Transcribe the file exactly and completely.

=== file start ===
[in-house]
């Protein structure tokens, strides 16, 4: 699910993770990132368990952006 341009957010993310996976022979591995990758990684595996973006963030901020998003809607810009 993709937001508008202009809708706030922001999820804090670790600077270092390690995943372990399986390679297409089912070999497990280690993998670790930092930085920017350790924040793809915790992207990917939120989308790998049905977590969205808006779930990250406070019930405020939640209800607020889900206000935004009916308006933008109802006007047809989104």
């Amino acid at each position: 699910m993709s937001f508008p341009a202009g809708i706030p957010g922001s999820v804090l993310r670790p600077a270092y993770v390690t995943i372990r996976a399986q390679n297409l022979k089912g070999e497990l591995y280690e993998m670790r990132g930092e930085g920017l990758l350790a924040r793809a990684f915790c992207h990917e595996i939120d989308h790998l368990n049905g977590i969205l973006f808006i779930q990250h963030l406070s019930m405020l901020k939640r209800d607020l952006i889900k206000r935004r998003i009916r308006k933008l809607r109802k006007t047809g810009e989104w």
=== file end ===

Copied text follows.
[in-house]
């Protein structure tokens, strides 16, 4: 699910993770990132368990952006 341009957010993310996976022979591995990758990684595996973006963030901020998003809607810009 993709937001508008202009809708706030922001999820804090670790600077270092390690995943372990399986390679297409089912070999497990280690993998670790930092930085920017350790924040793809915790992207990917939120989308790998049905977590969205808006779930990250406070019930405020939640209800607020889900206000935004009916308006933008109802006007047809989104």
């Amino acid at each position: 699910m993709s937001f508008p341009a202009g809708i706030p957010g922001s999820v804090l993310r670790p600077a270092y993770v390690t995943i372990r996976a399986q390679n297409l022979k089912g070999e497990l591995y280690e993998m670790r990132g930092e930085g920017l990758l350790a924040r793809a990684f915790c992207h990917e595996i939120d989308h790998l368990n049905g977590i969205l973006f808006i779930q990250h963030l406070s019930m405020l901020k939640r209800d607020l952006i889900k206000r935004r998003i009916r308006k933008l809607r109802k006007t047809g810009e989104w």